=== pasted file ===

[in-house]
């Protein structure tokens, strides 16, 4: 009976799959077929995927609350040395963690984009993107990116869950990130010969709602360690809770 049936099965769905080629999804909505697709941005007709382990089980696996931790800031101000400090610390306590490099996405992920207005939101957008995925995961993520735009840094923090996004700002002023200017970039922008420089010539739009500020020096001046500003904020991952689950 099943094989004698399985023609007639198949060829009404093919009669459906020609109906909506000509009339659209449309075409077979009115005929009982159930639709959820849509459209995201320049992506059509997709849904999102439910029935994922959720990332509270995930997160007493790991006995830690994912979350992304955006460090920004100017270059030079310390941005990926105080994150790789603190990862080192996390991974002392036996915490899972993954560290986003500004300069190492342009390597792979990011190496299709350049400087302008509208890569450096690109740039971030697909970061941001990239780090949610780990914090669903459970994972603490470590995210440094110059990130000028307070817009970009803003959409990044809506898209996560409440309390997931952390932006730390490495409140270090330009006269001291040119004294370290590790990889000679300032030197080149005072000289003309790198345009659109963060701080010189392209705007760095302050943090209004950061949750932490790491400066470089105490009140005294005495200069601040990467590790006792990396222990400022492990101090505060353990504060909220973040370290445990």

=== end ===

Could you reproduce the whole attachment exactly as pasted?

[in-house]
């Protein structure tokens, strides 16, 4: 009976799959077929995927609350040395963690984009993107990116869950990130010969709602360690809770 049936099965769905080629999804909505697709941005007709382990089980696996931790800031101000400090610390306590490099996405992920207005939101957008995925995961993520735009840094923090996004700002002023200017970039922008420089010539739009500020020096001046500003904020991952689950 099943094989004698399985023609007639198949060829009404093919009669459906020609109906909506000509009339659209449309075409077979009115005929009982159930639709959820849509459209995201320049992506059509997709849904999102439910029935994922959720990332509270995930997160007493790991006995830690994912979350992304955006460090920004100017270059030079310390941005990926105080994150790789603190990862080192996390991974002392036996915490899972993954560290986003500004300069190492342009390597792979990011190496299709350049400087302008509208890569450096690109740039971030697909970061941001990239780090949610780990914090669903459970994972603490470590995210440094110059990130000028307070817009970009803003959409990044809506898209996560409440309390997931952390932006730390490495409140270090330009006269001291040119004294370290590790990889000679300032030197080149005072000289003309790198345009659109963060701080010189392209705007760095302050943090209004950061949750932490790491400066470089105490009140005294005495200069601040990467590790006792990396222990400022492990101090505060353990504060909220973040370290445990």